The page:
• Last updated on November 11, 2022

The Supreme Court reversed its earlier ruling and established that children could not be required to salute the flag in school ceremonies.

In the wake of the Supreme Court decision in Minersville School District v. Gobitis[case]Minersville School District v. Gobitis[Minersville School District v. Gobitis] (1940), in which the Court upheld state-required flag salutes in school even over the religious objections of some members of the Jehovah’s WitnessesJehovah’s Witnesses, some people attacked members of the group and their meeting places. Others, including members of the American Legion and many scholars, found the compulsory flag salute to be contrary to the U.S. tradition. Some of the justices who had voted to sustain compulsory flag salutes in Gobitis took the opportunity in another case to say they would change their votes if another case arose.Religion, freedom of;West Virginia State Board of Education v. Barnette[West Virginia State Board of Education v. Barnette]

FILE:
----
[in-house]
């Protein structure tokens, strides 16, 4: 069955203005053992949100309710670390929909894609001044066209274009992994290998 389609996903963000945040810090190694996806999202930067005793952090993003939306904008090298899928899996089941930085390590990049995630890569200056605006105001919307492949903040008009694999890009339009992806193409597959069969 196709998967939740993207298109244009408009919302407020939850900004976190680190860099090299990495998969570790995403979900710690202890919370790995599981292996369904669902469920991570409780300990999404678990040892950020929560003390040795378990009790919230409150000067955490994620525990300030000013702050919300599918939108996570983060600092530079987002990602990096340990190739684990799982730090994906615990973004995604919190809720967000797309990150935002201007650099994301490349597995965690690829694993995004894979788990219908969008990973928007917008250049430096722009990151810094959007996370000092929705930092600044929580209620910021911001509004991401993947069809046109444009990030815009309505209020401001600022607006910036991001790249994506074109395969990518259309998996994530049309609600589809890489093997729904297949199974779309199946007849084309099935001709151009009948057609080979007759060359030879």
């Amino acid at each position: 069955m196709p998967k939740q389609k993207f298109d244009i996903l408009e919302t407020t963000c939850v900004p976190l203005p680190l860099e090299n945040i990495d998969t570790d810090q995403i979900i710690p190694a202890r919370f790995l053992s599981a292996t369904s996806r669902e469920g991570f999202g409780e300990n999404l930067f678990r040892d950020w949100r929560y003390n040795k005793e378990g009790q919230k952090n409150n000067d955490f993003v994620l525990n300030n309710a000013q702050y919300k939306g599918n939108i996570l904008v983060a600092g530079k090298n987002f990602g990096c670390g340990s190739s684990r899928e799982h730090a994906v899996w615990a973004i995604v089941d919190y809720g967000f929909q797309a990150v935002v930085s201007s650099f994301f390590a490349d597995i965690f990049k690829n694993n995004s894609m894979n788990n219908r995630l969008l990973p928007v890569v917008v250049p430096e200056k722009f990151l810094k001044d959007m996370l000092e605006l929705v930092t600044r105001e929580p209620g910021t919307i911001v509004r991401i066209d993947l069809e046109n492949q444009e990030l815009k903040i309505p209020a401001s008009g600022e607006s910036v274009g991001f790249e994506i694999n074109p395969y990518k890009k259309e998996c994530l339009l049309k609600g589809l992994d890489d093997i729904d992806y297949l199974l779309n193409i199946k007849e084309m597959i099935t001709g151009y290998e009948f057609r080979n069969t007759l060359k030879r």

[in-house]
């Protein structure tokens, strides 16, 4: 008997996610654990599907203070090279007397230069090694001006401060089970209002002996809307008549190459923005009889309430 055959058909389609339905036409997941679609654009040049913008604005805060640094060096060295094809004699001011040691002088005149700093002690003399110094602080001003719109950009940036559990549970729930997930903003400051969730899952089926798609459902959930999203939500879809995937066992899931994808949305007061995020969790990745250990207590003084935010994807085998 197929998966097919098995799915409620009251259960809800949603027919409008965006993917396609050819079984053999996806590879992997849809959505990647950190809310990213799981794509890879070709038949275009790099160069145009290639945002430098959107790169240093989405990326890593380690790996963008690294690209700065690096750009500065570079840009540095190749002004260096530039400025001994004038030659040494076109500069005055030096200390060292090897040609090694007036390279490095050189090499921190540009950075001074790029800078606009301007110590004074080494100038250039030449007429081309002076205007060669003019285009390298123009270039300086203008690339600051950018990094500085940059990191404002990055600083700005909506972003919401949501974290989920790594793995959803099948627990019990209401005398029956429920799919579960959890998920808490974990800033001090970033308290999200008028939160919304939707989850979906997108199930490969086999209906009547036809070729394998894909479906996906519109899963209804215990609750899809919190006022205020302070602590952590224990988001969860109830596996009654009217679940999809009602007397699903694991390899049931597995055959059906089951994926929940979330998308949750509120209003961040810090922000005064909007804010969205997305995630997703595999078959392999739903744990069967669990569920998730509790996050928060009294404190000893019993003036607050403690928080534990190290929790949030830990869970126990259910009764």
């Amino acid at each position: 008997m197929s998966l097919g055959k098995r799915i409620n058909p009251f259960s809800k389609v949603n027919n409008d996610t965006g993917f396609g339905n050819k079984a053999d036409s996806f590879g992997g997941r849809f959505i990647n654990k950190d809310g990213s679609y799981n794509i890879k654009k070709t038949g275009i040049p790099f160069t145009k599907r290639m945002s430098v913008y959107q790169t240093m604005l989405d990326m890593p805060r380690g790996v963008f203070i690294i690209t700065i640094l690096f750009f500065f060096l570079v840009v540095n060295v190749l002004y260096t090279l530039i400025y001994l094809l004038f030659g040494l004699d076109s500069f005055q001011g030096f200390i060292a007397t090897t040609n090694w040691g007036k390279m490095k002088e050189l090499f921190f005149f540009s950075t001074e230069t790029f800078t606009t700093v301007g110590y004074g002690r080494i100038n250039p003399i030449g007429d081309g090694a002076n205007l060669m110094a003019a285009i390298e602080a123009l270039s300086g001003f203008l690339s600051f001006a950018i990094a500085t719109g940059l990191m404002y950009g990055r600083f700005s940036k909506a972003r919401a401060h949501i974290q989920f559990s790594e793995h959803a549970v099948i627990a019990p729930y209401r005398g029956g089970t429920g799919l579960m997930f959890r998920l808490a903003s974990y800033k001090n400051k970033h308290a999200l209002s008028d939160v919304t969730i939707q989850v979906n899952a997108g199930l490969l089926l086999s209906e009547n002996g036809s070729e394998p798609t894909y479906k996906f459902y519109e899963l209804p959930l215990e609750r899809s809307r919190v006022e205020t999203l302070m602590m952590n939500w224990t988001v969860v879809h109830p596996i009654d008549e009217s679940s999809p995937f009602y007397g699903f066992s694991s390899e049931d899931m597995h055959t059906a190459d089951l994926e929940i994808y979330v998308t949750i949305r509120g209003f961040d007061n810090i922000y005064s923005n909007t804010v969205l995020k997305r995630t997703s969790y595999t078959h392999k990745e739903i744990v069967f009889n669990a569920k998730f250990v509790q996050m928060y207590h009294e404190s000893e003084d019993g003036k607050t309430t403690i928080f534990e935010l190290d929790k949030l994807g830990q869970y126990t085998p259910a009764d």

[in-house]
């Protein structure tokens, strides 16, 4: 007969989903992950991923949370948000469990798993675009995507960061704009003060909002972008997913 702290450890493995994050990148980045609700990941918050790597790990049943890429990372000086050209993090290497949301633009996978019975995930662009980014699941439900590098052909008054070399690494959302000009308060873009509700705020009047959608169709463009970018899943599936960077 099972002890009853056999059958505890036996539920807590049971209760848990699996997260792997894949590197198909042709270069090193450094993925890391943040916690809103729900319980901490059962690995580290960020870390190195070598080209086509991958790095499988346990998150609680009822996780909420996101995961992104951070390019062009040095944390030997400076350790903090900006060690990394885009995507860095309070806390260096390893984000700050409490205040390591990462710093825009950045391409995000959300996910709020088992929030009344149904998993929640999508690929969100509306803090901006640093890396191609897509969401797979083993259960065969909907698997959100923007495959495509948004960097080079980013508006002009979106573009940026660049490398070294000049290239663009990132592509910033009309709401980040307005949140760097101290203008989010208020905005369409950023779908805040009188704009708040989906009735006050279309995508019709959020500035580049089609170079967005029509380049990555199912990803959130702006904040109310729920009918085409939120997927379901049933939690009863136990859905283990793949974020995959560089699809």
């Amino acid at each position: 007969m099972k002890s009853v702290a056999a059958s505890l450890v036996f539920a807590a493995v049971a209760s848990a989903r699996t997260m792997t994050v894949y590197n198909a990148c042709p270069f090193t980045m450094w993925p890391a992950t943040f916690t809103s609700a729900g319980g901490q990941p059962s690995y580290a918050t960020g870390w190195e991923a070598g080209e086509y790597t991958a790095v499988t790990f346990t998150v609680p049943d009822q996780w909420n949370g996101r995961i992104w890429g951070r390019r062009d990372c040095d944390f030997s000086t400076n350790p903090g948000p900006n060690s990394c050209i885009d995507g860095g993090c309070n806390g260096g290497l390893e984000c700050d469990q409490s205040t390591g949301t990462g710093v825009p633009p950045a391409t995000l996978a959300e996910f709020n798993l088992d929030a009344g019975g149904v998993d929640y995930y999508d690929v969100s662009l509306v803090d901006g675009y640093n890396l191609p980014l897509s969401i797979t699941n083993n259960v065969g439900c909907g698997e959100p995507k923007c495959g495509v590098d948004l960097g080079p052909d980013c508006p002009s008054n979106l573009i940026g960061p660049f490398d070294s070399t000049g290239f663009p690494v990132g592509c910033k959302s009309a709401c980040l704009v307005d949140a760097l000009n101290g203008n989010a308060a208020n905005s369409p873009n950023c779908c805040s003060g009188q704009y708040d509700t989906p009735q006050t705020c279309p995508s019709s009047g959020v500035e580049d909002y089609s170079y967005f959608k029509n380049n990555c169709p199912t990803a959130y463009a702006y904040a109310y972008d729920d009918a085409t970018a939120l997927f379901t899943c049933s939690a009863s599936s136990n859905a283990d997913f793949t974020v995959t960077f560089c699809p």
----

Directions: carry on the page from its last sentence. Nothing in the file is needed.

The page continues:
It did not take long for members of the Jehovah’s Witnesses to challenge a compulsory flag salute law in West Virginia. The Court’s reversal occurred in record time. Just three years after the initial decision, the Court, by a vote of six to three, reversed Gobitis and overturned state laws mandating compulsory flag salutes. The Court did not use the religious speech theory of the Gobitis decision but instead regarded a refusal to salute as a form of speech, thereby anticipating the symbolic speech concept of later cases.

Brandenburg v. Ohio

Cohen v. California

First Amendment

Minersville School District v. Gobitis

O’Brien, United States v.

Religion, freedom of

Speech and press, freedom of

Symbolic speech

Texas v. Johnson

Tinker v. Des Moines Independent Community School District

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